All posts by Dianne Reid

3 Best Questions To Ask Your Car Insurance Agent

Woman in Yellow Blouse and Blue Jeans Taking Selfie While Sitting on Car

When you get to the next stage in your life where you need to pick a good car insurance policy, many of us will choose the best option we think is available and right for us. What we don’t consider is how many benefits we are getting versus the risks.

Fortunately, it is quite easy to find that happy medium between affordability and adequate coverage. If you ask the right questions, you will for sure get what you want. Asking these five questions below will help you figure out what is best for you.

Do I Have All The Coverage I Need?

The answer to this question will differ depending on what state you are currently living in. At a minimum, most states will require you to have liability insurance, which will cover the cost of accident-related injury, death, vehicle damage, property damage and legal fees.

Once you have met the minimum requirements, your insurance representative will explain and recommend additional coverage options best suited for your budgeting needs. These will normally include collision, comprehensive, uninsured and underinsurance motorist protection. Ask your representative to explain how each one will affect your premium and your out-of-pocket expenses after an accident.

If there are other personal assets to protect, you might want to consider asking about excess liability insurance. This insurance is separate and is a personal liability policy that can kick in to cover costs car insurance leaves off.

Am I Getting All The Discounts And Savings I Can?

The cost of insurance will play a part in determining the coverages, deductibles and policy limits options that are available to you. This is also based on your risk rating, which will be used to determine the likelihood of making a claim in the future. The factors include your age, gender, driving record, insurance score and garaging location of the vehicles on your policy will greatly determine the price of your premium.

There are still discounts available to help lower your premiums. There is also a safe driver program available that provides student discounts for those who qualify, as well as continuous insurance, multiple policies, and multiple cars coverage.

If you are insuring a new car or a hybrid, you may be eligible for an additional discount. How and when you pay can also affect your premium. Your insurer may offer discounts if you pay in full, pay electronically, or by payroll deduction, or even paying on time.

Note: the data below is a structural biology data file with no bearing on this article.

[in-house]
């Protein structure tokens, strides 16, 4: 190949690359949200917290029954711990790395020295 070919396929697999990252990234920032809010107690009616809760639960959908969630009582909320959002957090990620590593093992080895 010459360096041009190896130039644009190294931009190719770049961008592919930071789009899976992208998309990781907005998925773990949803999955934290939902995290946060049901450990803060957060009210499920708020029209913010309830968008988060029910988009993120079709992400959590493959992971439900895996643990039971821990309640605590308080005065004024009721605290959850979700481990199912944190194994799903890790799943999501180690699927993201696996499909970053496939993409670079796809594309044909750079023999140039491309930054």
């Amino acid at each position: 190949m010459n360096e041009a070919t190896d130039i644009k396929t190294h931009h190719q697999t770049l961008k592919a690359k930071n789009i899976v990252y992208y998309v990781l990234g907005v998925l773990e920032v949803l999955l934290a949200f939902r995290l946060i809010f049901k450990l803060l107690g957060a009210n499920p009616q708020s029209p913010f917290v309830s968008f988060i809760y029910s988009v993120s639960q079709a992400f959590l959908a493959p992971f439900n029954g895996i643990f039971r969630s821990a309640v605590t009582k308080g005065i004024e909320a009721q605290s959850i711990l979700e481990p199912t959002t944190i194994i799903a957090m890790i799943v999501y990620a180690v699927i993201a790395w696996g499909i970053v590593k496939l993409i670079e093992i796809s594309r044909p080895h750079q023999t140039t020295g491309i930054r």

What Costs Will I Need To Cover For Out-Of-Pocket If I Am In An Accident?

How much you pay for out-of-pocket costs greatly depends on your policy limits, coverages and deductibles, as well as the specific circumstance of the incident.

If you are not held responsible for the accident, but the other driver is, they normally will be responsible to pay for any damages or injury that resulted from the incident. However, if the driver who is at-fault doesn’t have insurance, or isn’t covered by any, you may be left footing the bill. Inquire about getting coverage for this through your insurance company.

This will normally be considered collision or uninsured/underinsured motorist coverage. For example, let’s say your car is damaged in a covered accident that you caused, you have collision coverage with a policy limit of up to $10,000 and your deductible is $2,000. If your repair bill is only $1,500, you will pay the entire amount because the amount is lower than the deductible. If you have damages that cost more than $12,000, you will pay a small percentage of that, plus the amount of your deductible, and your insurance company pays the remaining $6,000.

To keep monthly premiums low, it’s better to keep deductibles high and policy limits low. However, if you can’t pay your deductible or accident-related expenses above your policy limits, you will find yourself in a financial crisis. Before purchasing, go over all scenarios with your representative, and work out a premium, deductible and policy limit you can afford.